Leaving for missions is not easy, not even for those who are 'mission minded'. Missionaries aren't happy magical people who prance off to a foreign land singing happy songs with no fears or worries. Missionaries are simply people who have a passion for the lost and trusts in the God of all nations who is bigger than all their fears and worries.
We can choose to stay and avoid all the uncertainties that seem to surround our life at the moment, we can choose not to go because we worry about the unknown, but then we'll also never get to experience God's awesome power at work should I choose to go down the path of faith. For it is in our weakness, that his power is made perfect.
I was recently reminded in my weekly Mums Bible Study that to say: “I will not fear” as David in the Psalms did, is an act of will based on the truth of God. David does not say “I do not fear”. This lack of fear doesn’t just happen, it is a result of daily reminding yourself of God’s faithfulness and consciously saying: “Because of what I know of God, I WILL NOT fear”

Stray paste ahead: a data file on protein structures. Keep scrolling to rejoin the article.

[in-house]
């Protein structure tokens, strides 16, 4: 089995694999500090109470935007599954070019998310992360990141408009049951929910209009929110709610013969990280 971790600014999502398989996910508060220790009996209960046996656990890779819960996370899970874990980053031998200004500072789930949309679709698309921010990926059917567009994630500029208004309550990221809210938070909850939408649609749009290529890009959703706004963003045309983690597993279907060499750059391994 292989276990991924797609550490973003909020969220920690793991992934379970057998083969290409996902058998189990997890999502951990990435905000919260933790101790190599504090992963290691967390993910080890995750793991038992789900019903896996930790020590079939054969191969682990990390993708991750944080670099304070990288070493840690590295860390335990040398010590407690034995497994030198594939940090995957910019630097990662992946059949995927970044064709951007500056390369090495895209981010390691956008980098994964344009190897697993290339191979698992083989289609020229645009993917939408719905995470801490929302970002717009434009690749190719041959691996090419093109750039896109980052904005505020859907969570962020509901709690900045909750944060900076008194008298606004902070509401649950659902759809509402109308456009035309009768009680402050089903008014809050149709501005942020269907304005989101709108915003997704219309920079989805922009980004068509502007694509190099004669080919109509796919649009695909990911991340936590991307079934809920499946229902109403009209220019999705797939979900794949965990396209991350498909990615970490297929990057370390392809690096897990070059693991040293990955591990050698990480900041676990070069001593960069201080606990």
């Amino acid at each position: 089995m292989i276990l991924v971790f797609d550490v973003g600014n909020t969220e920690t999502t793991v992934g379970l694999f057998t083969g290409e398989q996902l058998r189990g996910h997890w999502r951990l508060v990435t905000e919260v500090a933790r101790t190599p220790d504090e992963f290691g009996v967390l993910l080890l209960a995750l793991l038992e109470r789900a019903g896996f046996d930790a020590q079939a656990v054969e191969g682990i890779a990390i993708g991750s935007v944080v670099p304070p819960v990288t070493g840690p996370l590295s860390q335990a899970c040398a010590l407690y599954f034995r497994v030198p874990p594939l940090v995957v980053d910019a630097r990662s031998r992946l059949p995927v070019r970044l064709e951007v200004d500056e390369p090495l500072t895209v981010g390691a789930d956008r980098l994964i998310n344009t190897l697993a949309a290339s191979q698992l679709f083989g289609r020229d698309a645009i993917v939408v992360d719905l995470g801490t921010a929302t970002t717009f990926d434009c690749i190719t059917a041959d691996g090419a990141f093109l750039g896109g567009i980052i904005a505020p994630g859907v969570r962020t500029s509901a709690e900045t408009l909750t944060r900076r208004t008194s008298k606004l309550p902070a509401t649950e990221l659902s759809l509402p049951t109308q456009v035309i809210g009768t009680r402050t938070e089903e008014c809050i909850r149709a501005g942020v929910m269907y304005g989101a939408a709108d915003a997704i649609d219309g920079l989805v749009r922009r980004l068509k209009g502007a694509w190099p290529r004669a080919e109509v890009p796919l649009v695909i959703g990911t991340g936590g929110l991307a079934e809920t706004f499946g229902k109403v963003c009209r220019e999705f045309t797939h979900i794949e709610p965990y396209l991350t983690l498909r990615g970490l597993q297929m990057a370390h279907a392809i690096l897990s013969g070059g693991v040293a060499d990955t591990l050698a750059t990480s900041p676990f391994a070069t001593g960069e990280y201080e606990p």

God has been further reminding me of this idea of ‘faith through trials’ thru my personal devotions. In particular, these words from my devotional book in the past couple of months have been of encouragement to me. I hope they are to you too:
“Behold, I am the Lord, the God of all flesh; Is anything too difficult for me?” Jeremiah 23: 27
“I have learnt to be content in whatever circumstances I am... I can do all things through Him who strengthens me” Philippians 4:11, 13
“Do not be afraid any longer, but go on speaking and do not be silent, for I am with you” God’s words to Paul in Acts 18:9-10
Suffering is a precious gift when viewed from an eternal perspective, because suffering not only proves our faith but is used of God to make us more like Jesus.
God does not want compliant resignation. When life is difficult, God wants us to have a faith that trusts and waits. He wants us to have a faith that doesn’t complain while waiting but rejoices because we know our times are in His hands – nail-scarred hands that labour for our highest good.
God proves himself again
Even as I write now, I can already see the way God is taking care of us because we chose to trust in Him with our future.